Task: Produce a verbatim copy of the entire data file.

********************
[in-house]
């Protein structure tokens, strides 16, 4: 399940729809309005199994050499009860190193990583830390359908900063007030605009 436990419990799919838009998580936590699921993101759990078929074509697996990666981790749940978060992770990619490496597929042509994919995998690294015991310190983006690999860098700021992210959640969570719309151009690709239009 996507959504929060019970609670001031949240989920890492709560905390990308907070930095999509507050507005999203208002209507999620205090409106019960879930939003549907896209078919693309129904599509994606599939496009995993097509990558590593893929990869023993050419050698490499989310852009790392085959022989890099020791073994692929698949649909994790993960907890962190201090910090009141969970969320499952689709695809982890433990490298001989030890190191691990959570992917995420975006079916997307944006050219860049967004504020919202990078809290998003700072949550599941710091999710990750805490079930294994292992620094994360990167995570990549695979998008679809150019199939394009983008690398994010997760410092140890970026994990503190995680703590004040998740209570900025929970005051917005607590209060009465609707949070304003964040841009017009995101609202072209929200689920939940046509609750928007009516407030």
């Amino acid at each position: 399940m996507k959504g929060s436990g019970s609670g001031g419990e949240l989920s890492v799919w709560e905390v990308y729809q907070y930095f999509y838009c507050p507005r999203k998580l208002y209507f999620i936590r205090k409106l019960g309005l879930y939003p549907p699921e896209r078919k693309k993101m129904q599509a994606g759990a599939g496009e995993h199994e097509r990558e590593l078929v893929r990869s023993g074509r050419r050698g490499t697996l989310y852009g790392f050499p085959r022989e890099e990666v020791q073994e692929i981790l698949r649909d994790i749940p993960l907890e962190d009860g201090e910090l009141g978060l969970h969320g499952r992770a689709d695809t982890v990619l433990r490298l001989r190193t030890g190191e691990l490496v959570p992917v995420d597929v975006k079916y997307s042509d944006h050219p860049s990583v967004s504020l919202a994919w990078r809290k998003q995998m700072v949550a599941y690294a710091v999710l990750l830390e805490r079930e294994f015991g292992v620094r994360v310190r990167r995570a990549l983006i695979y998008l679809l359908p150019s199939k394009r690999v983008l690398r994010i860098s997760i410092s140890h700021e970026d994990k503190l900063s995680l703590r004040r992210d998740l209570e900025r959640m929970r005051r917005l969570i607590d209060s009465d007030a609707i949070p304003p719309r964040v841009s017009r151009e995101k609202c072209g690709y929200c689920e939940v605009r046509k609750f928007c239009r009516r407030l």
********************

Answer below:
[in-house]
């Protein structure tokens, strides 16, 4: 399940729809309005199994050499009860190193990583830390359908900063007030605009 436990419990799919838009998580936590699921993101759990078929074509697996990666981790749940978060992770990619490496597929042509994919995998690294015991310190983006690999860098700021992210959640969570719309151009690709239009 996507959504929060019970609670001031949240989920890492709560905390990308907070930095999509507050507005999203208002209507999620205090409106019960879930939003549907896209078919693309129904599509994606599939496009995993097509990558590593893929990869023993050419050698490499989310852009790392085959022989890099020791073994692929698949649909994790993960907890962190201090910090009141969970969320499952689709695809982890433990490298001989030890190191691990959570992917995420975006079916997307944006050219860049967004504020919202990078809290998003700072949550599941710091999710990750805490079930294994292992620094994360990167995570990549695979998008679809150019199939394009983008690398994010997760410092140890970026994990503190995680703590004040998740209570900025929970005051917005607590209060009465609707949070304003964040841009017009995101609202072209929200689920939940046509609750928007009516407030």
């Amino acid at each position: 399940m996507k959504g929060s436990g019970s609670g001031g419990e949240l989920s890492v799919w709560e905390v990308y729809q907070y930095f999509y838009c507050p507005r999203k998580l208002y209507f999620i936590r205090k409106l019960g309005l879930y939003p549907p699921e896209r078919k693309k993101m129904q599509a994606g759990a599939g496009e995993h199994e097509r990558e590593l078929v893929r990869s023993g074509r050419r050698g490499t697996l989310y852009g790392f050499p085959r022989e890099e990666v020791q073994e692929i981790l698949r649909d994790i749940p993960l907890e962190d009860g201090e910090l009141g978060l969970h969320g499952r992770a689709d695809t982890v990619l433990r490298l001989r190193t030890g190191e691990l490496v959570p992917v995420d597929v975006k079916y997307s042509d944006h050219p860049s990583v967004s504020l919202a994919w990078r809290k998003q995998m700072v949550a599941y690294a710091v999710l990750l830390e805490r079930e294994f015991g292992v620094r994360v310190r990167r995570a990549l983006i695979y998008l679809l359908p150019s199939k394009r690999v983008l690398r994010i860098s997760i410092s140890h700021e970026d994990k503190l900063s995680l703590r004040r992210d998740l209570e900025r959640m929970r005051r917005l969570i607590d209060s009465d007030a609707i949070p304003p719309r964040v841009s017009r151009e995101k609202c072209g690709y929200c689920e939940v605009r046509k609750f928007c239009r009516r407030l």